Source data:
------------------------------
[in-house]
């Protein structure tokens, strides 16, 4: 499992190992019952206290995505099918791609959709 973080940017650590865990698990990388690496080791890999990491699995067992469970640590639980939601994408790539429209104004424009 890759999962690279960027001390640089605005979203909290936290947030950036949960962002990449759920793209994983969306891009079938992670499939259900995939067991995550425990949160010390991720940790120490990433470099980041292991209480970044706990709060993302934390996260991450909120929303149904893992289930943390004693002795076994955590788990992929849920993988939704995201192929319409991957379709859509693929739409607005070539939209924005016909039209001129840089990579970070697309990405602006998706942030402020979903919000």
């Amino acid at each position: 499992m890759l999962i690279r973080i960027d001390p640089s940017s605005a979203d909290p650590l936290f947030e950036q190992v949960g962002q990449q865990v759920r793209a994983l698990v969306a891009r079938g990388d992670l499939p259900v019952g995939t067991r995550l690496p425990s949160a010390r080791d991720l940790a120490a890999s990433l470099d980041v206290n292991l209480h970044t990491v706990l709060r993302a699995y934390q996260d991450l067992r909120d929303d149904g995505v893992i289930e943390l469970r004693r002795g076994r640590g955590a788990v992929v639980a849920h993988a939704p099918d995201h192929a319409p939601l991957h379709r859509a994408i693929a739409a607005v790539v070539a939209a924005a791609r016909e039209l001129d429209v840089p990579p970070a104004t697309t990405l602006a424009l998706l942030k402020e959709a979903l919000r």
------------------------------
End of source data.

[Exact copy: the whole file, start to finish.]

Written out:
[in-house]
């Protein structure tokens, strides 16, 4: 499992190992019952206290995505099918791609959709 973080940017650590865990698990990388690496080791890999990491699995067992469970640590639980939601994408790539429209104004424009 890759999962690279960027001390640089605005979203909290936290947030950036949960962002990449759920793209994983969306891009079938992670499939259900995939067991995550425990949160010390991720940790120490990433470099980041292991209480970044706990709060993302934390996260991450909120929303149904893992289930943390004693002795076994955590788990992929849920993988939704995201192929319409991957379709859509693929739409607005070539939209924005016909039209001129840089990579970070697309990405602006998706942030402020979903919000």
């Amino acid at each position: 499992m890759l999962i690279r973080i960027d001390p640089s940017s605005a979203d909290p650590l936290f947030e950036q190992v949960g962002q990449q865990v759920r793209a994983l698990v969306a891009r079938g990388d992670l499939p259900v019952g995939t067991r995550l690496p425990s949160a010390r080791d991720l940790a120490a890999s990433l470099d980041v206290n292991l209480h970044t990491v706990l709060r993302a699995y934390q996260d991450l067992r909120d929303d149904g995505v893992i289930e943390l469970r004693r002795g076994r640590g955590a788990v992929v639980a849920h993988a939704p099918d995201h192929a319409p939601l991957h379709r859509a994408i693929a739409a607005v790539v070539a939209a924005a791609r016909e039209l001129d429209v840089p990579p970070a104004t697309t990405l602006a424009l998706l942030k402020e959709a979903l919000r």